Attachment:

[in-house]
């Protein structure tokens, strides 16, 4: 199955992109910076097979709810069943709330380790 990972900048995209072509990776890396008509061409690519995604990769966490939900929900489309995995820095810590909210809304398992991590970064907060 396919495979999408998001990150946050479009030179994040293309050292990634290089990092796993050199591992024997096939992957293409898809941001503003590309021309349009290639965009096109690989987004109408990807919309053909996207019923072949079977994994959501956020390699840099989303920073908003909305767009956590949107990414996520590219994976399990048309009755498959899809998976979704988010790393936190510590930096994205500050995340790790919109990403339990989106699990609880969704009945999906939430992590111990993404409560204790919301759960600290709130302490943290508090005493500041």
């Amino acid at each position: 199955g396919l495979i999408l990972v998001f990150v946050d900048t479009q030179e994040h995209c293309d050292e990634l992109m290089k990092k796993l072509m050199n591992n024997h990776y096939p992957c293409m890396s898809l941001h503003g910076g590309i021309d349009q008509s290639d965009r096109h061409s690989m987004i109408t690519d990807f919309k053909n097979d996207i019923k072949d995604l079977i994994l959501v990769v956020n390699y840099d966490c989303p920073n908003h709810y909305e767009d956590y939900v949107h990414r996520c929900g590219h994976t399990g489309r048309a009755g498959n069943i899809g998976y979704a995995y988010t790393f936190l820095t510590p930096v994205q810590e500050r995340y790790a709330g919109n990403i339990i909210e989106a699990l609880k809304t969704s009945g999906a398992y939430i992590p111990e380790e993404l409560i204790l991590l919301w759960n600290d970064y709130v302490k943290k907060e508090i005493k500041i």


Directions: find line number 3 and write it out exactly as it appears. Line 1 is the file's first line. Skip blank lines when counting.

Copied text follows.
């Amino acid at each position: 199955g396919l495979i999408l990972v998001f990150v946050d900048t479009q030179e994040h995209c293309d050292e990634l992109m290089k990092k796993l072509m050199n591992n024997h990776y096939p992957c293409m890396s898809l941001h503003g910076g590309i021309d349009q008509s290639d965009r096109h061409s690989m987004i109408t690519d990807f919309k053909n097979d996207i019923k072949d995604l079977i994994l959501v990769v956020n390699y840099d966490c989303p920073n908003h709810y909305e767009d956590y939900v949107h990414r996520c929900g590219h994976t399990g489309r048309a009755g498959n069943i899809g998976y979704a995995y988010t790393f936190l820095t510590p930096v994205q810590e500050r995340y790790a709330g919109n990403i339990i909210e989106a699990l609880k809304t969704s009945g999906a398992y939430i992590p111990e380790e993404l409560i204790l991590l919301w759960n600290d970064y709130v302490k943290k907060e508090i005493k500041i």